Companies are not sharing the details of their processes, but cell-based meat production typically involves a proliferation phase, whereby stem cells repeatedly divide to generate a large number of cells, perhaps in large stir tank bioreactors, and then a differentiation phase where they are triggered to differentiate into mature cell types and structures.

For example, myoblasts (precursors to muscle cells) divide and grow, then get ‘activated’ – for example by growth factors in the cell culture medium - to become mycocytes (muscle cells), which don’t divide, but just grow bigger, and then they can further differentiate and fuse into myotubes, which band together to make muscle fibers.

Food Vision 17-Liz-Specht
Dr Liz Specht: 'Right now there is relatively little consensus on what this process [for producing cell cultured meat at scale] might actually look like.'

Liz Specht, PhD, senior scientist at the Good Food Institute, which promotes plant-based and cell-cultured meat, said that right now, however, there is “relatively little consensus on what this process might actually look like at production scale​,” from the choice and management of cell lines (are most people working with induced pluripotent stem cells iPSCs, myosatellite cells, mesenchymal stem cells?); to the proliferation phase (single cell suspension? Cells types together or separate? Microcarriers? Aggregates?); the scaffolding phase (seed cells onto a solid scaffold? Mix scaffold with cells and polymerize, or don’t use scaffolding at all?); tissue perfusion (what thickness? Together or separate? How differentiate the cells?); and harvesting.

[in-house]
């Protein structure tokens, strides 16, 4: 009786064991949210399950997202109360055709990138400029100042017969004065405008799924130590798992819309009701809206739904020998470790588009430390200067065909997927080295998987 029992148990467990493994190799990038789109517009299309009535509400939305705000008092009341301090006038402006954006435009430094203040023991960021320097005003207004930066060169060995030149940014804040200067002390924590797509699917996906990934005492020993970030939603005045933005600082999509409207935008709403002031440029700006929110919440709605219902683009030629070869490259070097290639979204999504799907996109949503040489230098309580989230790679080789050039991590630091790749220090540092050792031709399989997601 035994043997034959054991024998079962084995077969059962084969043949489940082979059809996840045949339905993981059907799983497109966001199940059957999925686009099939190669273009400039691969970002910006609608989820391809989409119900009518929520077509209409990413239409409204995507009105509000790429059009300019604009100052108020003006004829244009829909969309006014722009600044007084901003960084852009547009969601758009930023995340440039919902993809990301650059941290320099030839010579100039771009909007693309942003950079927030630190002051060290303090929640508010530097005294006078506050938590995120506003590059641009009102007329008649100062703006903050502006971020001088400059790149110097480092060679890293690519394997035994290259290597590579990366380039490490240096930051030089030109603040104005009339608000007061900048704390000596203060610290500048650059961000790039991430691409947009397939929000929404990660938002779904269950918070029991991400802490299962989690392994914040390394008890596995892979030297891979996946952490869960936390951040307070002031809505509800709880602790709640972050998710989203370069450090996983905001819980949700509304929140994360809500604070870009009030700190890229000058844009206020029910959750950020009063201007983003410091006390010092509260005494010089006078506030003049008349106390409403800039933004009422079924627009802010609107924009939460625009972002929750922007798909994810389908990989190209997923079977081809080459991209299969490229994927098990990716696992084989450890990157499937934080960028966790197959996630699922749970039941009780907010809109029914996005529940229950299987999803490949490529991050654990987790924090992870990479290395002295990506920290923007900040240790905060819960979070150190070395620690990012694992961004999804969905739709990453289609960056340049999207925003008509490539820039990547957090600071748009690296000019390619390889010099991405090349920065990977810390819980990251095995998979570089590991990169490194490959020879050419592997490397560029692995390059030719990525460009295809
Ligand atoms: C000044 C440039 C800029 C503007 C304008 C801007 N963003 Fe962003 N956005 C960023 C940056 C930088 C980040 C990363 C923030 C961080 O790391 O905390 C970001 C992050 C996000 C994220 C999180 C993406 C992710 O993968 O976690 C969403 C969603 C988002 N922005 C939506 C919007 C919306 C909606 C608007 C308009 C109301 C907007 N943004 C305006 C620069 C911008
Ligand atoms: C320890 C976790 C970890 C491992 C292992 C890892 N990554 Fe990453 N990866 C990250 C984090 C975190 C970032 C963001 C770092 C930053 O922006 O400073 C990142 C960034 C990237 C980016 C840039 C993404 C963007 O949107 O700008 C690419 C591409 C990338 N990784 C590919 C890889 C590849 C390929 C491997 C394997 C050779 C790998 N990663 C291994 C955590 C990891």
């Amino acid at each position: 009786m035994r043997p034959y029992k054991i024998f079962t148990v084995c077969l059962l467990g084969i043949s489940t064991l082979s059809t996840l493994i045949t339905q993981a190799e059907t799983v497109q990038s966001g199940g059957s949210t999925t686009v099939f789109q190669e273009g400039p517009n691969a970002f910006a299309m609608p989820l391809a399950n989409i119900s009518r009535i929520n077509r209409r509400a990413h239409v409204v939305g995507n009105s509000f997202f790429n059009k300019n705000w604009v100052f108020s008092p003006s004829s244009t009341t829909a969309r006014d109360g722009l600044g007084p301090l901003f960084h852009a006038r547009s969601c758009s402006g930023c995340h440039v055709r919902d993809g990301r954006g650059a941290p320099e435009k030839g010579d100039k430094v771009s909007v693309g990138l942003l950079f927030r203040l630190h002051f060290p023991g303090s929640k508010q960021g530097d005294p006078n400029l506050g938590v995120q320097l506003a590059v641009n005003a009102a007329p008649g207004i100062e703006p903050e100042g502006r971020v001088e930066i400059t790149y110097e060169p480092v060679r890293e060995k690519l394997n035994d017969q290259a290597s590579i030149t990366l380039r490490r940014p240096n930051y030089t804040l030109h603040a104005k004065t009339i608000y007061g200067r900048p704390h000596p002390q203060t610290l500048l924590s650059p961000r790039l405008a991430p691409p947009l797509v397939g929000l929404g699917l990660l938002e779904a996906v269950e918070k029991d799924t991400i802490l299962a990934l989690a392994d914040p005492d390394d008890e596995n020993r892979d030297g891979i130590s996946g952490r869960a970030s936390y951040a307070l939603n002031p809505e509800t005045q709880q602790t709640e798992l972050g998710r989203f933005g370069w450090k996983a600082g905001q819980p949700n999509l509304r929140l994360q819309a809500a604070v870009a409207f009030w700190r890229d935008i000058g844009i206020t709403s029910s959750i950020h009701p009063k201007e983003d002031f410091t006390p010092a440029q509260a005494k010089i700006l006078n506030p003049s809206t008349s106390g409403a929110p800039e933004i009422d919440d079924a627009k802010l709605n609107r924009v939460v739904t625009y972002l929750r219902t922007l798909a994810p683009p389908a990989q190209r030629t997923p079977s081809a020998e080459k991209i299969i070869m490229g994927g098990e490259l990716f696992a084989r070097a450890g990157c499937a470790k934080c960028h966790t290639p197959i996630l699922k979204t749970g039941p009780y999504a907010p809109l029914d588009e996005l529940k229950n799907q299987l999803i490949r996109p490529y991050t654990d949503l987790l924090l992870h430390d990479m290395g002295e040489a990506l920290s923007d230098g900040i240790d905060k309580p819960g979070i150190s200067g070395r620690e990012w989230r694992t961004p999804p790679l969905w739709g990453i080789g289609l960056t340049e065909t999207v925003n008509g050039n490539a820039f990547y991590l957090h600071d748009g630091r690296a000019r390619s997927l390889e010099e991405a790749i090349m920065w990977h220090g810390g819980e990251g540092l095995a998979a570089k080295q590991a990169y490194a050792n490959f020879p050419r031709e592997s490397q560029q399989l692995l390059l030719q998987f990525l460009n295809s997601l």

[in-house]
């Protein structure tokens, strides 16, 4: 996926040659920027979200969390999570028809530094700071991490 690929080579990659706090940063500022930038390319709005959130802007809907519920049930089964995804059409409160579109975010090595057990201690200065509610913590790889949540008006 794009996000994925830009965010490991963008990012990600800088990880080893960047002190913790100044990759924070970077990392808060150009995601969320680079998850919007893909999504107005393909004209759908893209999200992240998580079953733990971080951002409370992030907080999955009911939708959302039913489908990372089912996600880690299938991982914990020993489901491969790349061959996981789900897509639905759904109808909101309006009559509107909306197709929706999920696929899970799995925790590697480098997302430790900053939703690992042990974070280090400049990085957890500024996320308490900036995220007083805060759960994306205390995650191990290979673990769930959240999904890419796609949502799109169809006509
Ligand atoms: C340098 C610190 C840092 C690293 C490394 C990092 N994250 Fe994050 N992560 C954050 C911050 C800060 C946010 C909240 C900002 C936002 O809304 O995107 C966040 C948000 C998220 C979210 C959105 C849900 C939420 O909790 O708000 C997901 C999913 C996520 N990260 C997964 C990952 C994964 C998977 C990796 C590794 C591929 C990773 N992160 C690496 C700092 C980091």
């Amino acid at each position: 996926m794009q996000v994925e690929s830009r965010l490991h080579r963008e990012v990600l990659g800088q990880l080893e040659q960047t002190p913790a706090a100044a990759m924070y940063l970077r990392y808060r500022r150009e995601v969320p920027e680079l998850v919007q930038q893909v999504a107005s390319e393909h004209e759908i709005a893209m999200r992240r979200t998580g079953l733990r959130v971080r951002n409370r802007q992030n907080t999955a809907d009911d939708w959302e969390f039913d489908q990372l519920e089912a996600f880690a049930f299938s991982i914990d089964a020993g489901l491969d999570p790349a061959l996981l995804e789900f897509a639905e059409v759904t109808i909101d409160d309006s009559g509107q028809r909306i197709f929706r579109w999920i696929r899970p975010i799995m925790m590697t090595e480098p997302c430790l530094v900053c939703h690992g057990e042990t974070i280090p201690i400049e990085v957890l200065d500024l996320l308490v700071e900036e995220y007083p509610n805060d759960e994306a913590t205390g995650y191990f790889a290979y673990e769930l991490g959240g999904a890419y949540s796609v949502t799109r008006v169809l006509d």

Reproducible and consistent cell lines are essential for cell-cultured meat production, but given that the cells used can in some cases divide and double almost indefinitely, companies will need to mitigate the risk of genetic drift and cryopreserve cells in master cell banks, vials from which can then be serially subcultured to produce working cell banks.

But right now, there are few publicly available cell lines of the requisite cell types for cell-cultured meat production, and far less public research funding compared with other related fields, said Dr Specht, who noted that the GFI has just awarded a series of research grants​ to academics and start-ups in the space.

“This is a critical moment for the industry and collaboration will dramatically accelerate the industry and ensure that private and public capital is used more efficiently.”

Asked about opportunities to collaborate, start-ups at the event told FoodNavigtator-USA that working together on regulatory issues made sense (there had been talk of an industry trade association last fall​,​ although companies have been so busy that talks have not progressed much) but that collaborations in other areas might be more challenging.